Covid-19 threatens the integrity of the Schengen zone again. The partners of the European Union, which this Thursday hold a virtual summit to analyze the situation of the pandemic, are studying a new closure of internal borders to stop the expansion of new variants of the virus, especially that of the United Kingdom. This variant of the virus is not deadlier or causes more severe symptoms, but there are indications that it is more contagious. The European Commission considers a generalized shutdown like the one that already occurred last year among some countries in the early stages of the health crisis to be disproportionate. But several capitals believe that the restriction of freedom of cross-border movement may be essential in view of the escalation of infections caused by the new variants of SARS-CoV-2.
“Perhaps we should take new measures to restrict movements within the EU,” says a diplomatic source in Brussels on the eve of Thursday’s summit. And Angela Merkel’s government has already circulated an unofficial paper in which it underlines the “urgent need to act to prevent or at least slow down the spread of worrying variants of the virus both towards the EU and within the Union.”
The German text, to which EL PAÍS has had access, advocates quickly amending the recommendation of the EU Council on restrictions on freedom of movement to include the prevalence of new variants as one of the criteria to stop entry into a territory .
Berlin defends that all countries must agree to require a test (prior to travel) and quarantine (upon arrival) to people from areas with a massive presence of the variants. And optionally, according to the German proposal, each State could decide to prohibit entry to travelers from those areas within a radius of up to 15 kilometers.
The proposal could trigger a cascading border closure, as happened in the first wave of the pandemic. Berlin insists that health protection must be balanced with maintaining free movement within the Schengen zone. But the text itself recognizes that, where appropriate, it would only be necessary to guarantee “essential supply chains and the integrity of the internal market, in particular, of the cross-border transport of goods and supplies.”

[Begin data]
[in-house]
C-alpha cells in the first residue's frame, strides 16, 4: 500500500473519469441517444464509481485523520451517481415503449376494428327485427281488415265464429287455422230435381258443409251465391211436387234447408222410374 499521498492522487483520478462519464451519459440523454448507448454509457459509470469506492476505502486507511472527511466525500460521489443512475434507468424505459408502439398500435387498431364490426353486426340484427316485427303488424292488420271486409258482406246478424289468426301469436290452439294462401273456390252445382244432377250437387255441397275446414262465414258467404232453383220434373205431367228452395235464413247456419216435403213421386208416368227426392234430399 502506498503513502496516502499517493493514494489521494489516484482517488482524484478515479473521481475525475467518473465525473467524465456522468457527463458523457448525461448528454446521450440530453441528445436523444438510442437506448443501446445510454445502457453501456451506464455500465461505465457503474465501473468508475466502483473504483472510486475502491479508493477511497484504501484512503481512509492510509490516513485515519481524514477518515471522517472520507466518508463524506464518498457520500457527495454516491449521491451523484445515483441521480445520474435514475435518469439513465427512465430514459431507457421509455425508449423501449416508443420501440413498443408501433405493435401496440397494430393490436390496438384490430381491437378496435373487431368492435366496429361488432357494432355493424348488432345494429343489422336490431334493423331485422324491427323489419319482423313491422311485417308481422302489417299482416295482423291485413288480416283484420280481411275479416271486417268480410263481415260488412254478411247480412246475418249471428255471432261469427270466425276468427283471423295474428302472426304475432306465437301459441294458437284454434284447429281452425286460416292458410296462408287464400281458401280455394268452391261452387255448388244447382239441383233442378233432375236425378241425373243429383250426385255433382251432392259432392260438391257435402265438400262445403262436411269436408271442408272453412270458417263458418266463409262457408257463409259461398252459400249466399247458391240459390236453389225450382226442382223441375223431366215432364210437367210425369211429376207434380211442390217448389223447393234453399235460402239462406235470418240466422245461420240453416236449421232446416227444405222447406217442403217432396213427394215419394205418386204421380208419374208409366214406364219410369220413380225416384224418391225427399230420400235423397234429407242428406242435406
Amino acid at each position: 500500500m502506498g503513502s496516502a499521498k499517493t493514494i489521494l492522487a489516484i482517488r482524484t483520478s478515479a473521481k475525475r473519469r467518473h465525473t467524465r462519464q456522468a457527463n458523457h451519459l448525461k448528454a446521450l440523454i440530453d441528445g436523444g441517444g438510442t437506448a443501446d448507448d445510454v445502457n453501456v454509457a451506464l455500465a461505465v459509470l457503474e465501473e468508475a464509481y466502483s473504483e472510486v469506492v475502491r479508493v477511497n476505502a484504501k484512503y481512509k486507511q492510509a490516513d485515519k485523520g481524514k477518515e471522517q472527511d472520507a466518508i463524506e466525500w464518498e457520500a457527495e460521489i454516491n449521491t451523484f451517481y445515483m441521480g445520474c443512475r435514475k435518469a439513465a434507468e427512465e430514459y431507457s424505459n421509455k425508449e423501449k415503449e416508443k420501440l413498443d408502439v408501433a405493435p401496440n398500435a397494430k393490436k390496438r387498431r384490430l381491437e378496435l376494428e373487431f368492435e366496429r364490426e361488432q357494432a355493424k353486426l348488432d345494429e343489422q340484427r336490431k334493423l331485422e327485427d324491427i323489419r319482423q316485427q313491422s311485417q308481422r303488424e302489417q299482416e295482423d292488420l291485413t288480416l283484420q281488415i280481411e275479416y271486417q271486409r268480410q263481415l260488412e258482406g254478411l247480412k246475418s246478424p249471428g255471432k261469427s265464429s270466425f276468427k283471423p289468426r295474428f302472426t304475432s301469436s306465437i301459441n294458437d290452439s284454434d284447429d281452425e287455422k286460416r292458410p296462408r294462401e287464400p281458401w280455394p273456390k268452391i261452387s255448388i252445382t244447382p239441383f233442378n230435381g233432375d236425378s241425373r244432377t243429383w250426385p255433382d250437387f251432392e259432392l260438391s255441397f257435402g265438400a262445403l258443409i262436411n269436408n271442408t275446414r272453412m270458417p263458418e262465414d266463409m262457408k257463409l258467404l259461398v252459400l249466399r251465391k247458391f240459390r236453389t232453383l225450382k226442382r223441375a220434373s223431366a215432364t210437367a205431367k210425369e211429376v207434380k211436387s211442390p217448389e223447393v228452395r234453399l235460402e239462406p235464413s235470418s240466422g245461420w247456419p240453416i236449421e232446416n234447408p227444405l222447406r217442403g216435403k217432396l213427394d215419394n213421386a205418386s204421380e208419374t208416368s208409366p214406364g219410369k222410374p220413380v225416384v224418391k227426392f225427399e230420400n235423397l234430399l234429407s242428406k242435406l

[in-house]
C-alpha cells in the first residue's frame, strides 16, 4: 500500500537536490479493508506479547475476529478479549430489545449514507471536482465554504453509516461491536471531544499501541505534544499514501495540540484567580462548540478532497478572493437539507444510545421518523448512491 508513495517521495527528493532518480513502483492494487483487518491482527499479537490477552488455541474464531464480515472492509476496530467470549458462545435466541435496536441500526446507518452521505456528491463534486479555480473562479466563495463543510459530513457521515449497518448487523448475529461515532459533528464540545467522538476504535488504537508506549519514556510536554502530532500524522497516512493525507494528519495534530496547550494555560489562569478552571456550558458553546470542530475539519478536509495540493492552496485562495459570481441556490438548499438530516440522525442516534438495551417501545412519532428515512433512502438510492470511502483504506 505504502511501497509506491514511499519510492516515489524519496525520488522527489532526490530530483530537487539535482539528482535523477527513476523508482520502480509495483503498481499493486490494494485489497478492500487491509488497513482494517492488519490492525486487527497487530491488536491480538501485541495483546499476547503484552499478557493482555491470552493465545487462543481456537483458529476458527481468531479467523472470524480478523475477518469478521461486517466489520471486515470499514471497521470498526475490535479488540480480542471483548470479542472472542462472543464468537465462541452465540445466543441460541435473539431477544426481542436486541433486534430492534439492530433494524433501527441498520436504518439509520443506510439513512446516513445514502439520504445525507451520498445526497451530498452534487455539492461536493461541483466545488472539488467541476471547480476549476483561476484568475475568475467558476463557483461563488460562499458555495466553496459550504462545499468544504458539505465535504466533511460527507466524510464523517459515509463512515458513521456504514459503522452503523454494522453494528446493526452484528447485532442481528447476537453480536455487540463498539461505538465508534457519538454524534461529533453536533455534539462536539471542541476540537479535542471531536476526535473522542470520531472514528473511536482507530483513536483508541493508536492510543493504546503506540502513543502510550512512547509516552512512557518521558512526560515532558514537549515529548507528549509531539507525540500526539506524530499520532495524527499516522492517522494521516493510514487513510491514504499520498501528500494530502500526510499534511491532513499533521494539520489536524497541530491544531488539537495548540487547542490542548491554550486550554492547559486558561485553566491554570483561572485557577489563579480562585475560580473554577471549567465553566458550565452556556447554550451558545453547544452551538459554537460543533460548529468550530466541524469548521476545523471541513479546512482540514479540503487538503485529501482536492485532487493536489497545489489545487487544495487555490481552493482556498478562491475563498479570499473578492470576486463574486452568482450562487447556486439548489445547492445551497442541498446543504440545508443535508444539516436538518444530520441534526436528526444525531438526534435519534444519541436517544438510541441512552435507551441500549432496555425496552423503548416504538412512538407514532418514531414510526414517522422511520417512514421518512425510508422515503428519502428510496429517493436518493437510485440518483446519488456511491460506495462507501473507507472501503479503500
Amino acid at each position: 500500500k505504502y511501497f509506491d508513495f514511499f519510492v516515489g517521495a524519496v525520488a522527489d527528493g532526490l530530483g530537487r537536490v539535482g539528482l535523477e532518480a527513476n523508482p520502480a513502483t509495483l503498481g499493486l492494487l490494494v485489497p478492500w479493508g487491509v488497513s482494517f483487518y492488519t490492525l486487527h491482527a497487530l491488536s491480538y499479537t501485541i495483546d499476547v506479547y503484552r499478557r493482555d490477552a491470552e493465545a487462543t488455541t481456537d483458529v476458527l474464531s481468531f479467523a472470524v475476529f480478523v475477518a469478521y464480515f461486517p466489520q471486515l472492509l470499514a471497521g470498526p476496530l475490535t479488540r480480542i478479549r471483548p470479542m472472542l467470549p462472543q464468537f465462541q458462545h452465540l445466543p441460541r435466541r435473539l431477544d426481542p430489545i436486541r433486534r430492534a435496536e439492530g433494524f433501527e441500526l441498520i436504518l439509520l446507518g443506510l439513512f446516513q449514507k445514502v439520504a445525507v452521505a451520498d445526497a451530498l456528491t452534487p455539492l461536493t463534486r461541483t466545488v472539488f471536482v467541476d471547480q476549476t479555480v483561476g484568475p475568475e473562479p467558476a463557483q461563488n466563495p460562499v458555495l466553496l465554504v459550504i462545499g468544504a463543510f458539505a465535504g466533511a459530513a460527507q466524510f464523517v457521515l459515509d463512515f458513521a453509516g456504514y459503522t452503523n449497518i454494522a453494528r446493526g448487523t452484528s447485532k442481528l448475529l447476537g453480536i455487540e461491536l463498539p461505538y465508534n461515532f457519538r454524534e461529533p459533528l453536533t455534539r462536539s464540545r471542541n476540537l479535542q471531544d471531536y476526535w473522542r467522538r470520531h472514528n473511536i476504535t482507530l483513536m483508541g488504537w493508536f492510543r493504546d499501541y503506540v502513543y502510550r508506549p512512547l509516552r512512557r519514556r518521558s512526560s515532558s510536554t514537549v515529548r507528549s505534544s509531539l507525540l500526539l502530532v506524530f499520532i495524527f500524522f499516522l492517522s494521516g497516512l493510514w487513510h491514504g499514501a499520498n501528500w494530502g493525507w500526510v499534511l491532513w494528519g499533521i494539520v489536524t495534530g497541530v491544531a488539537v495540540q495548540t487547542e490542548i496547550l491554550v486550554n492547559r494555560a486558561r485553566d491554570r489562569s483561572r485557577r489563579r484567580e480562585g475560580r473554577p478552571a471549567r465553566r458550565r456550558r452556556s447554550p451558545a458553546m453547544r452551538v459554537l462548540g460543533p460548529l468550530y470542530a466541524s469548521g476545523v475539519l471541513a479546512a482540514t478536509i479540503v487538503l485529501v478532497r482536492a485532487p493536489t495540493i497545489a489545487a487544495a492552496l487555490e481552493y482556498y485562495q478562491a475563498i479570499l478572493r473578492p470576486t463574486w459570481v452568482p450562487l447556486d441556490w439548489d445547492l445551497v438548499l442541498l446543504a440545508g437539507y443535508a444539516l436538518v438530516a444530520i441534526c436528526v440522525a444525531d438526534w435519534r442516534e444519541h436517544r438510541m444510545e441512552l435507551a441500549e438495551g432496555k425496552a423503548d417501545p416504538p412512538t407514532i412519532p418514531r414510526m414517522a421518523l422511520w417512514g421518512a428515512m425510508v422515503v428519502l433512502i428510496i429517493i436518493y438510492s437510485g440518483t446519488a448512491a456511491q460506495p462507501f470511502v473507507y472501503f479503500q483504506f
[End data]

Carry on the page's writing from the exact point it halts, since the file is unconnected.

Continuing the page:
The EU managed to weather the second wave of the virus without imposing controls within the Schengen zone, a measure that allowed maintaining the free movement of people and goods and maintaining the economic pulse of cross-border production chains. The only near-widespread closure within the EU occurred at the end of last year and affected the UK (which was not a Schengen member) and caused chaos on the English Channel passes.
The lack of control of the third wave, however, is already disturbing in many countries and this Thursday’s summit seems set to mark the turning point towards a tightening of movement controls. The European Commission arrives at the appointment with a document that urges Member States to accelerate vaccination campaigns to immunize 80% of people over 80 years of age and 80% of health personnel before April and 70% of the general population until summer.
But all 27 governments seem convinced that new variants of the virus spread much faster than punctures. “Only if the member states adopt joint and coordinated action can the virus be effectively contained,” says the text of the Merkel Executive. The document points to the concern generated by “the variants known so far, the B117 (British mutation) and the 501V2 (South African mutation)”. And he warns that “there is fear that new mutations will emerge.”
The President of the Commission, Ursula von der Leyen, has warned this Wednesday of the danger that the internal market would run with a generalized closure of borders. “The message is clear: the outright closure of the borders does not make any sense,” Von der Leyen told the European Parliament. “And it is not as effective as much more precise measurements,” added the president, who advocates a strategy of tests and traces.
The establishment of test centers at border posts is pointed out as a possibility to try to maintain the fluidity of transit, at least within the EU. The measures could be much more draconian for travelers from abroad.
Germany proposes that states can prohibit entry from third countries when they deem it necessary for public health reasons. A ban that, according to Berlin, could even affect EU citizens who try to return to their countries from outside the EU.
Information about the coronavirus
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– Guide to action against the disease